Luda: A Leader in Law a Century Ago

Many Sonoma County women attorneys can be proud to claim “firsts.” But the most notable “first” goes to Luda Fulkerson Barham as the first woman attorney in the county. At age 23, Ms. Fulkerson likely was also one of the youngest to be admitted to the practice of law. She became an attorney at a time before women had voting and most common rights.

Luda Fulkerson was born on July 8, 1872 in Santa Rosa to John Fulkerson of Sonoma and Rachel Cannon of Missouri. The Fulkerson family members were reknowned early residents of Sonoma County. Luda taught in Sonoma County public schools during her late teens and early twenties. Her stature in Santa Rosa must have been increased by the fact that she owned a piece of property, deeded by her father on November 12, 1892.

After teaching for three years, Luda commenced the study of law. She soon married Edwin Chester Barham, the son of Congressman John A. Barham, the first republican congressman from this area. In 1895, Luda and her husband were admitted to the California bar and sworn in before the U.S. Supreme Court upon introduction by the Congressman. As a newspaper wedding announcement stated, “Both bride and groom are exceptionally intellectual, and the honored name of Barham will be distinguished in this State in more than one generation.”1

The couple began practicing law together out of an office at 543 Fourth Street in downtown Santa Rosa. As reported in the November 30, 1895 edition of The Sonoma Democrat, Ms. Barham "will next Monday commence the practice of law in association with Barham & Miller. Mrs. Barham . . . pass[ed] very successful examinations to the bar. She holds a certificate which entitles her to practice before all courts." Luda and Edwin most certainly were the first husband and wife team to practice law in Sonoma County.

In 1903, the couple and their surviving son, John Stuart, lived at 552 B Street in Santa Rosa. Their other son, Louis, died at an early age of diptheria. John was the first local Piper Cub airplane dealer. The couple’s grandson, John L. Barham, is still a Sonoma County resident.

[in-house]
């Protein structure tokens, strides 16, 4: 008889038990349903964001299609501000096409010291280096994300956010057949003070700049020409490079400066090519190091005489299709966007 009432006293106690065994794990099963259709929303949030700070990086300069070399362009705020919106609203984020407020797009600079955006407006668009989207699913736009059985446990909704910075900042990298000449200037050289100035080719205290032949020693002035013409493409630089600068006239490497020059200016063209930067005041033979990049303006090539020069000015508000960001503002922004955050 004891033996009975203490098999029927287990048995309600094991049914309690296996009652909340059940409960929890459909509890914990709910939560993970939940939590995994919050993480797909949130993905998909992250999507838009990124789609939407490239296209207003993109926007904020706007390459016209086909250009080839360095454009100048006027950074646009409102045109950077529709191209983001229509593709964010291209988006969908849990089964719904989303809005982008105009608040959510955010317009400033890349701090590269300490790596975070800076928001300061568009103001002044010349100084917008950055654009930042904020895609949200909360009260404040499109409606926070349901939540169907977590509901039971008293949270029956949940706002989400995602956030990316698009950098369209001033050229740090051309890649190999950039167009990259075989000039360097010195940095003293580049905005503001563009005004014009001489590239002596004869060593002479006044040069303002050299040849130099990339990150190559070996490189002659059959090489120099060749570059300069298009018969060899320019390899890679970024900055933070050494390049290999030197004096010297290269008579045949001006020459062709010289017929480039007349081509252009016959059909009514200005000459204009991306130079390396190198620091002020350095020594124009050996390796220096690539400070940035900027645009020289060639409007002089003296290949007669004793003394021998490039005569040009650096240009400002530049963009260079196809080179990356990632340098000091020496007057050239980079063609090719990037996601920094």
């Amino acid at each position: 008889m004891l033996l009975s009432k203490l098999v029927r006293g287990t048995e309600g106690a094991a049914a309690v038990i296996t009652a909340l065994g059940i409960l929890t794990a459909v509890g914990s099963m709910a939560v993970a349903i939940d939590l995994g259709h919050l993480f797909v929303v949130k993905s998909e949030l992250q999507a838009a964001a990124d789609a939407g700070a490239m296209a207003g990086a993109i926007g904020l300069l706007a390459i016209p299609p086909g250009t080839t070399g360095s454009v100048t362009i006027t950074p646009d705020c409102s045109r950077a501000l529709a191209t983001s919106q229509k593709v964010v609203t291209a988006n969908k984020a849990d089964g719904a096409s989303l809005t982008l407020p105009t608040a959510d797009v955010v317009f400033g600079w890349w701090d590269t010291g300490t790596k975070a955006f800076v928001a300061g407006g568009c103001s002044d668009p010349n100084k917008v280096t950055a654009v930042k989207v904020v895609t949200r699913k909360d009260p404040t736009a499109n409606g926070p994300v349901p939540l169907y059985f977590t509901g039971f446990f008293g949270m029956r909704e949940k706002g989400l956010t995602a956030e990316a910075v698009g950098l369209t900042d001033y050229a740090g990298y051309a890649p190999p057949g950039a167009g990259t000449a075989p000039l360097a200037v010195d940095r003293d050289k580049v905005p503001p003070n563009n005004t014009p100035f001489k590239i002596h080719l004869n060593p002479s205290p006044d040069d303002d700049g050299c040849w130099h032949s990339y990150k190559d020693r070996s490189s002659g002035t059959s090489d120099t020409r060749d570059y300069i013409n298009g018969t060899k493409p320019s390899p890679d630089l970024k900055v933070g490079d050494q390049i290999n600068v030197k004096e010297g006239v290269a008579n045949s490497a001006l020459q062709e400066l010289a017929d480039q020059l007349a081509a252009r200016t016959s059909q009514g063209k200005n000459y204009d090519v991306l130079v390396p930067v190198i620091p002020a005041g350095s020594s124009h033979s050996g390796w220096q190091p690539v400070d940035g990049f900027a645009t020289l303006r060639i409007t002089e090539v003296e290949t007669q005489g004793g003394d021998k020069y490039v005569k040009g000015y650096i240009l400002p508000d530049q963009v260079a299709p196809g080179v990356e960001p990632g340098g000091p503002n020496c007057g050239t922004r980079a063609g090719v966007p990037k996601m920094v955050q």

While Luda was a teacher prior to entering law, her husband was a candymaker, having first owned the Candy Kitchen in Napa at 18 years old, then the Palace of Sweets in Santa Rosa. He then studied law for about two years while employed in the office of his father, the congressman. One source credited Edwin as “a young man of good habits, always found in his office, a thorough student, and with a bright future before him.” 2 He did not live to prove the accolades true, having passed at the young age of 34 in 1906. Luda remarried a respectable five years later to Stephen R. Chaffee.

Luda Barham, “one of Santa Rosa’s widely known and most respected pioneer women,” 3 died on July 9, 1947, at 75 years old. She died from coronary disease and, at the time of her passing, was at a friend’s house near her home on Sonoma Avenue, now in Montgomery Village. A long article in the July 11, 1947 edition of The Press Democrat credited Luda as being “a brilliant woman, and a student of national and world affairs . . . and widely known in literary circles.” Both she and Edwin are buried in the Fulkerson Cemetery which, collectively with the Moke, Old Rural and Stanley Cemeteries, are now known as the Santa Rosa Rural Cemetery located on Franklin Avenue.

By Rose Zoia, an environmental land use and appellate attorney and the 1996 President of the Sonoma County Bar Association. The article was originally published in the Sonoma County Bar Association’s “The Bar Journal,” volume 18, issue 3, Fall 2009. Thanks to Ms. Zoia and the Bar Association for their permission to reproduce it here.

Sources:

  1. Newspaper extracts from The Marin Journal, Marin County Tocsin, and Sausalito News, January 3, 1895 to December 31, 1896, abstracted by Carol Schwab, Marin County Genealogical Society.
  2. Illustrated Atlas of Sonoma County, CA (Reynolds Procter, 1898), p. 6. Other sources: Gaye LaBaron, Santa Rosa: A Nineteenth CenturyTown, p. 142; An Illustrated History of Sonoma County, California (Chicago: The Lewis Publishing Company, 1889), pp. 328-329;http://www.wendtroot.com/fulkerson/d0003/I167.html.
  3. The Press Democrat, July 11, 1947.
  4. Luda Fulkerson Barham, Photo from Illustrated Atlas of SonomaCounty, CA